Crap! Before I can consciously register that I have fallen, I’ve caught myself with the heels of my hands on the rough pavement of the driveway. Being that I am both distractible and clumsy, I know I should have paid more attention to where my feet were going, but there’s no use in crying over spilt milk. Or scraped, blistered palms.

            “I’m going to need some peroxide,” I announce, returning to the basement through the open garage doors.

            Ally is seated on the bottom step, staring at something in her hands. I can’t see what from here, so I walk over to join her.

            “What’s that?” I ask.

            “Not sure exactly. Looks like a piece of broken mirror. Really old.” Ally doesn’t look up but continues to turn the glass in her hands.

            “Where did you find it?” I push Ally over with my hip and sit next to her on the step to get a better look.

            “In one of the drawers of that dresser you were sitting on.” Ally points without looking.

            I put my fingertips on her wrist to stop her turning the mirror. It is clearly very old. The silver backing is nearly completely chipped away. The edges remind me of sea glass: smooth, polished.

            Without prelude, Ally stands up and shoves the mirror fragment into her pocket. “You said you were hurt?”

            “Yes, Bandaids are in order. Multiple Bandaids.”

*          *          *

            Ally is cooking spaghetti. Feeding this family of eight (not including me, usually) is Ally’s main chore, though you’d never suspect it wasn’t her favorite part of the day. She’s a natural in the kitchen. It’s a talent I don’t question, rather just make excuses to enjoy as much as possible.

            For instance, tonight my excuse is that Mom called Mrs. Morgan just as Ally and I were coming up into the kitchen to get Bandaids for my hands and invited her and Mr. Morgan to a wine tasting downtown. Like, tonight. Mom has a tendency to impulsively make plans, which is fine, but I can’t go home now – Ally needs my help wrangling her four youngest siblings, since Cam isn’t here to assist. So, Mr. and Mrs. Morgan rushed to get themselves ready – fortunately Mrs. Morgan took the time to bandage my hands before she headed to shower. Her nursing skills always make me feel very comforted. And now they’re off having a relaxing evening with my parents.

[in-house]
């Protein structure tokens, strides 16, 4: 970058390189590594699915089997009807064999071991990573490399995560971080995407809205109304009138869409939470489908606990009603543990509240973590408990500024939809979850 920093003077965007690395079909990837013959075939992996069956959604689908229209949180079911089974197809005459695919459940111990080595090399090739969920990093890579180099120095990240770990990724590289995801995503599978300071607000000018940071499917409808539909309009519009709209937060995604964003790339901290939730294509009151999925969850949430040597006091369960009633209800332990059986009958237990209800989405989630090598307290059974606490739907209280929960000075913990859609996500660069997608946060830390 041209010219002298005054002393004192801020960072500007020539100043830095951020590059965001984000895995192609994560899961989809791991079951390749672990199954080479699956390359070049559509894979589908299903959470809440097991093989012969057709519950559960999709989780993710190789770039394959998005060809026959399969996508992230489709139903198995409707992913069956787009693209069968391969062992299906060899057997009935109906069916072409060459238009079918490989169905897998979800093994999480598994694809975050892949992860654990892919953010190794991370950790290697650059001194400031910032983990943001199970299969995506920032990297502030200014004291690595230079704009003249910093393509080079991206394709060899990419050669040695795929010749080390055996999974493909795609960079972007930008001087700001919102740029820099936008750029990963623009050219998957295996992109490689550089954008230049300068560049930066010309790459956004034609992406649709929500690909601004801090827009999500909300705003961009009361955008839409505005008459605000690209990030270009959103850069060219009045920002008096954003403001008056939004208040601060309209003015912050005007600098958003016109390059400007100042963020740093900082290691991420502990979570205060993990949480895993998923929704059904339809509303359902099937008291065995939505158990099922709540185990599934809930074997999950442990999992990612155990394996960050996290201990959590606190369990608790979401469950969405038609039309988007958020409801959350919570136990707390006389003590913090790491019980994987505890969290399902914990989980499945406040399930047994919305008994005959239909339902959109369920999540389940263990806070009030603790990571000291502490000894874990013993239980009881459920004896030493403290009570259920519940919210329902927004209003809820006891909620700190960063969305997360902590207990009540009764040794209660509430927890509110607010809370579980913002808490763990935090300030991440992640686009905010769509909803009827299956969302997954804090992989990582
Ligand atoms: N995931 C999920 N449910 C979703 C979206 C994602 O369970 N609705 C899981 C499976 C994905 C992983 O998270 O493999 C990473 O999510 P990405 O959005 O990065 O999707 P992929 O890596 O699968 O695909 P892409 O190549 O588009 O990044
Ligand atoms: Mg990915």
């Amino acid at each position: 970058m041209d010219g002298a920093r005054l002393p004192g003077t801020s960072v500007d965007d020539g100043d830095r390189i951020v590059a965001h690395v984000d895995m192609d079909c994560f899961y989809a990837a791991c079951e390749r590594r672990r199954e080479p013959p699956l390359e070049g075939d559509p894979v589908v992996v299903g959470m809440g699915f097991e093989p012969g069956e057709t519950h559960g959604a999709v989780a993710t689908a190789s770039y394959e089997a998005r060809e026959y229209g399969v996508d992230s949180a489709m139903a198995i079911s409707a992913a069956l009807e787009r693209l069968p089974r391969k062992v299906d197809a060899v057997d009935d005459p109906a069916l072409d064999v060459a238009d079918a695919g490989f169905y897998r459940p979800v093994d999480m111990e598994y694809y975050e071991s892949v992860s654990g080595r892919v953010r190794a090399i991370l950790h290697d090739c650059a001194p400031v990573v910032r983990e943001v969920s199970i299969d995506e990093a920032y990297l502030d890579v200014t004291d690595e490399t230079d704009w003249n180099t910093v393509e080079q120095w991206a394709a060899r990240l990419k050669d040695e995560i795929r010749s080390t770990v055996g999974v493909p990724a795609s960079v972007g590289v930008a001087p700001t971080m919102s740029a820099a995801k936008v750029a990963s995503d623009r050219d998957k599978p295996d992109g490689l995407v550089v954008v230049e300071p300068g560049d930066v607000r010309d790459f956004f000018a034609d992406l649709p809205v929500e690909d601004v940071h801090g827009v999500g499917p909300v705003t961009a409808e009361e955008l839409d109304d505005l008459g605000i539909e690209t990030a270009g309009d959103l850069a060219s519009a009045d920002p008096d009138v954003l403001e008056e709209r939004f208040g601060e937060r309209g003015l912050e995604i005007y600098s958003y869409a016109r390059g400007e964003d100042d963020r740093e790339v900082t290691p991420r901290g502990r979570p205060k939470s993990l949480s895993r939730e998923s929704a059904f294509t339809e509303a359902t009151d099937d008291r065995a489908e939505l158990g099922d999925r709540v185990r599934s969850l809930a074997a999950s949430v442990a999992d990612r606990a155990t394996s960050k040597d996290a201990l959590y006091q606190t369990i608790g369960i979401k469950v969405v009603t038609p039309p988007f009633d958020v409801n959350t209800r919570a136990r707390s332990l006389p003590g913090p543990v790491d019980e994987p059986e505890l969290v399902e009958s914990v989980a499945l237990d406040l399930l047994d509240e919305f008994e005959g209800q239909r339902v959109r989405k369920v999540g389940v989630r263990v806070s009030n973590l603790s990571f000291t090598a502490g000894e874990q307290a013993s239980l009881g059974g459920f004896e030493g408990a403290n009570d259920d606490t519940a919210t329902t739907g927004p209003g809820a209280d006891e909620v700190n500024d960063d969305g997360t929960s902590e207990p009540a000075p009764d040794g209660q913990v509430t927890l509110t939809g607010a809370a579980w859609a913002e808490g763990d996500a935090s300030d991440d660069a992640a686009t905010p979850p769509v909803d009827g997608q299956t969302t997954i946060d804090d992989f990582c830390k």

In the meantime, everyone else still has to eat.

            “April – have you finished chopping the onions?” Ally barks this question at her twelve year old sister.

            “Almost.” April raises an eyebrow in my direction. She’s not thrilled to be playing sous- to Ally’s head-chef.

            Of course, neither is April’s twin, Casey. But Casey is a lot quieter and generally less sassy to her older sister.

            “Casey? The bread can go in the oven in three minutes!” Ally says, slightly less demanding. She chops lettuce for our salad as she directs.

            While I am treated to this pre-dinner show, I am seeing that the youngest Morgan sibling, Clint, is fed. He’s only eight months old, so I’m sitting at the dinner table next to Clint’s high chair, attempting to not get peach cobbler puree spit in my face. It’s a tricky task.

            Avery, the three year old princess of the household, is regaled in a pink tutu and fairy wings. She twirls across the linoleum floor of the kitchen attempting to engage everyone’s attention. The only person not currently wielding a knife (aside from Clint – thank goodness things haven’t gotten that far out of control) is me, so I divide my attention between her dancing, Clint’s spitting, and the cooking going on over my left shoulder. It isn’t long before I get a face full of orange splattered spit. Great.